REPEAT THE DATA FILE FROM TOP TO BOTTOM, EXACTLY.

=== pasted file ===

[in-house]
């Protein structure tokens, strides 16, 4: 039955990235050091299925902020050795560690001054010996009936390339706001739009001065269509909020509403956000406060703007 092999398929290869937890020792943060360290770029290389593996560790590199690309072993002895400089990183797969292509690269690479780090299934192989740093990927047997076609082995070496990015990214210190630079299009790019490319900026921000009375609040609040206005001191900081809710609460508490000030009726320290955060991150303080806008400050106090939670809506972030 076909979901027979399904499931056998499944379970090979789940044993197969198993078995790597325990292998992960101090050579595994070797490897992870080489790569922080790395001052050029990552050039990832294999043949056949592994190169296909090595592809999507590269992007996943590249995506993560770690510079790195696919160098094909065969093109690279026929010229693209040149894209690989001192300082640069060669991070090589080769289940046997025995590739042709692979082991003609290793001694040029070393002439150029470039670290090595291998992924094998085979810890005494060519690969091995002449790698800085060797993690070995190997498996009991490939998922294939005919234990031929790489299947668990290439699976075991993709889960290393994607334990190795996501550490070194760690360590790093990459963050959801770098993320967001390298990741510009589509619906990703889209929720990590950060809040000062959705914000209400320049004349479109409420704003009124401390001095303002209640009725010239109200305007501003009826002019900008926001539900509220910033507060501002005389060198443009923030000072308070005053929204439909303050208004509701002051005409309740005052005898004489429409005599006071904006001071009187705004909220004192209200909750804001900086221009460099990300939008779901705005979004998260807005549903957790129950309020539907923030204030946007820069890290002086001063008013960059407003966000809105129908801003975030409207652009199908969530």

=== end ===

[in-house]
């Protein structure tokens, strides 16, 4: 039955990235050091299925902020050795560690001054010996009936390339706001739009001065269509909020509403956000406060703007 092999398929290869937890020792943060360290770029290389593996560790590199690309072993002895400089990183797969292509690269690479780090299934192989740093990927047997076609082995070496990015990214210190630079299009790019490319900026921000009375609040609040206005001191900081809710609460508490000030009726320290955060991150303080806008400050106090939670809506972030 076909979901027979399904499931056998499944379970090979789940044993197969198993078995790597325990292998992960101090050579595994070797490897992870080489790569922080790395001052050029990552050039990832294999043949056949592994190169296909090595592809999507590269992007996943590249995506993560770690510079790195696919160098094909065969093109690279026929010229693209040149894209690989001192300082640069060669991070090589080769289940046997025995590739042709692979082991003609290793001694040029070393002439150029470039670290090595291998992924094998085979810890005494060519690969091995002449790698800085060797993690070995190997498996009991490939998922294939005919234990031929790489299947668990290439699976075991993709889960290393994607334990190795996501550490070194760690360590790093990459963050959801770098993320967001390298990741510009589509619906990703889209929720990590950060809040000062959705914000209400320049004349479109409420704003009124401390001095303002209640009725010239109200305007501003009826002019900008926001539900509220910033507060501002005389060198443009923030000072308070005053929204439909303050208004509701002051005409309740005052005898004489429409005599006071904006001071009187705004909220004192209200909750804001900086221009460099990300939008779901705005979004998260807005549903957790129950309020539907923030204030946007820069890290002086001063008013960059407003966000809105129908801003975030409207652009199908969530």